Finally, this movement solidifies the fact that the future of transportation and technology as industries are intertwined. Each industry focuses on mobility either directly (transportation) or indirectly (technology), thereby creating synergies around movement. How we develop solutions that leverage both the power of technology and transportation, while meeting the changing demands of customers ultimately provides the key to our future.

Brian Antolin is a transportation and travel industry consultant who recently launched CoTo Travel, a transportation service for prospective college students. He is also the author of Traveling on a Layover, a blog on travel and transport issues.  You can read more at: http://travelingonalayover.blogspot.com/ 

Twitter Link: https://twitter.com/BrianFAntolin

In case you missed it...

Read our METRO blog, "Transit service planning vital to community, ridership growth"

View comments or post a comment on this story. (2 Comments)

More Transit Dispatches Blog Posts

September 10, 2018

New Motorcoach Tech Helps Small Operators Compete with Industry Giants

It’s no secret that tech has been slow to come to the group transportation industry. While online options for booking individual travel are about as old as the internet, booking group travel has largely remained onerous.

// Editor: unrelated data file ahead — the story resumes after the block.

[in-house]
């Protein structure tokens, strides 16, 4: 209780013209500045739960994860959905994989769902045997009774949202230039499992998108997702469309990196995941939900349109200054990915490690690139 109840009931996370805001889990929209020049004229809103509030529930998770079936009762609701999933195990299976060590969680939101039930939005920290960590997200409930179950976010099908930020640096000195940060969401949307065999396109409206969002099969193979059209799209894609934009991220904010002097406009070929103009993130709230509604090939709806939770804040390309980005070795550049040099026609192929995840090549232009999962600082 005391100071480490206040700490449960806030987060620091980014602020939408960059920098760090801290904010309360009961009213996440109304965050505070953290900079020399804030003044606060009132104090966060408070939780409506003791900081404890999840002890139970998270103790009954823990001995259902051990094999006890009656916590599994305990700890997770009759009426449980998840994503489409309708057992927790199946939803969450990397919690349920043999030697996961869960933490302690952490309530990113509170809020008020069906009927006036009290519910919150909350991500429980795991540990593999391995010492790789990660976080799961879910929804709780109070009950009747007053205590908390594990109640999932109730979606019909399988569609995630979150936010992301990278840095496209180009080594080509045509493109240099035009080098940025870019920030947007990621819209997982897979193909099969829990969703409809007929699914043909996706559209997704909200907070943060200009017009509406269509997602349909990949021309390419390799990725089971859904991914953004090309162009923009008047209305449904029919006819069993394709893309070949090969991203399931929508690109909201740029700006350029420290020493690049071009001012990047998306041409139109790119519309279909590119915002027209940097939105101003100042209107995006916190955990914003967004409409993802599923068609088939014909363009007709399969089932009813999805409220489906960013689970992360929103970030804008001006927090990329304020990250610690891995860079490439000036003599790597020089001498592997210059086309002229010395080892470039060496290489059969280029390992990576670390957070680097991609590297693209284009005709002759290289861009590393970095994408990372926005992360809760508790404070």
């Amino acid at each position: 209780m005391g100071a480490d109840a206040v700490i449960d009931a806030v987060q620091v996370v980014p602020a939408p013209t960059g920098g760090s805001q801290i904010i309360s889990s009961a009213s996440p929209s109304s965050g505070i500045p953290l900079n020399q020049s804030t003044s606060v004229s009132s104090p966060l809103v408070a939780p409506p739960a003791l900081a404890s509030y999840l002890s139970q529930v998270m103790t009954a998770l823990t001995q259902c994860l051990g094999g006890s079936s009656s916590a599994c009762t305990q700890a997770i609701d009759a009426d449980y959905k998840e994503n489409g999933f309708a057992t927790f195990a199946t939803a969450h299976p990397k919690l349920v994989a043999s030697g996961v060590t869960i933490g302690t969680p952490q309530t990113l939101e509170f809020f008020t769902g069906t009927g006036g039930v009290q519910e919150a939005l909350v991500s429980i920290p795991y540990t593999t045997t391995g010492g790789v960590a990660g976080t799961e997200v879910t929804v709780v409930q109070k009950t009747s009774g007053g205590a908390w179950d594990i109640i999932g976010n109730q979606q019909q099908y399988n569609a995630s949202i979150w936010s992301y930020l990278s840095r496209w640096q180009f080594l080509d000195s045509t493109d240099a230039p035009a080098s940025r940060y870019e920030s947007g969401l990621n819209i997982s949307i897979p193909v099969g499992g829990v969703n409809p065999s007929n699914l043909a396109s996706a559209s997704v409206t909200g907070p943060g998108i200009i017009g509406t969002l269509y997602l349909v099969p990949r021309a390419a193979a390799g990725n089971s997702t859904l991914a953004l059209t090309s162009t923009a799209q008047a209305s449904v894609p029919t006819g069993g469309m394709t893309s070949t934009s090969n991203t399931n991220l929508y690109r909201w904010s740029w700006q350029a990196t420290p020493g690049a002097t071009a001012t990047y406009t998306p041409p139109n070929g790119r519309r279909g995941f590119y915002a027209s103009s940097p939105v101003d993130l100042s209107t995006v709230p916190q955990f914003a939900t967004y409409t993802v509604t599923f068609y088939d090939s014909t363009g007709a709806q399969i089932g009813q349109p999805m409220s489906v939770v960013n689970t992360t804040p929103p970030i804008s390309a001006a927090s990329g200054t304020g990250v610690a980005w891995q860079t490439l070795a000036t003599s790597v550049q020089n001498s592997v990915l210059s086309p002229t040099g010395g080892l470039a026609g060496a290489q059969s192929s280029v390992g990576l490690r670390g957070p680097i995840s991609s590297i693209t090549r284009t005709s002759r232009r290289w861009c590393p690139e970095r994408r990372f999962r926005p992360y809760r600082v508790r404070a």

August 24, 2018

The Challenges, Opportunities of Operating University Campus Shuttle Services

Many institutions offer bus and shuttle services to provide transportation for students and staff, and they face the same challenges of providing consistently high rider satisfaction levels that municipal transit authorities and operators do.

August 21, 2018

How Tech Can Help Transit Unlock Microtransit's Opportunities - Pt. 3

The right technology has the potential to positively impact the entire family of services for many transit agencies, as well as the ways in which riders use the transit services.

August 7, 2018

What to Consider When Integrating Private Microtransit Service - Pt. 2

It’s important to look at the potential impact to your fixed-route service. One way of doing that is putting some thoughtful business rules or a radius around the microtransit service.

July 25, 2018

A Creative Approach to Establishing a Transit System's Safety Culture

Safety must be the top priority of all transportation organizations. Establishing an environment in which everyone — employees and the public — makes safety their first thought before performing any task requires creativity.

See More

Post a Comment

Post Comment

Comments (2)

More From The World's Largest Fleet Publisher

Automotive Fleet

The Car and truck fleet and leasing management magazine

Business Fleet

managing 10-50 company vehicles

Fleet Financials

Executive vehicle management

Government Fleet

managing public sector vehicles & equipment

TruckingInfo.com

THE COMMERCIAL TRUCK INDUSTRY’S MOST IN-DEPTH INFORMATION SOURCE

Work Truck Magazine

The number 1 resource for vocational truck fleets

Schoolbus Fleet

Serving school transportation professionals in the U.S. and Canada

LCT Magazine

Global Resource For Limousine and Bus Transportation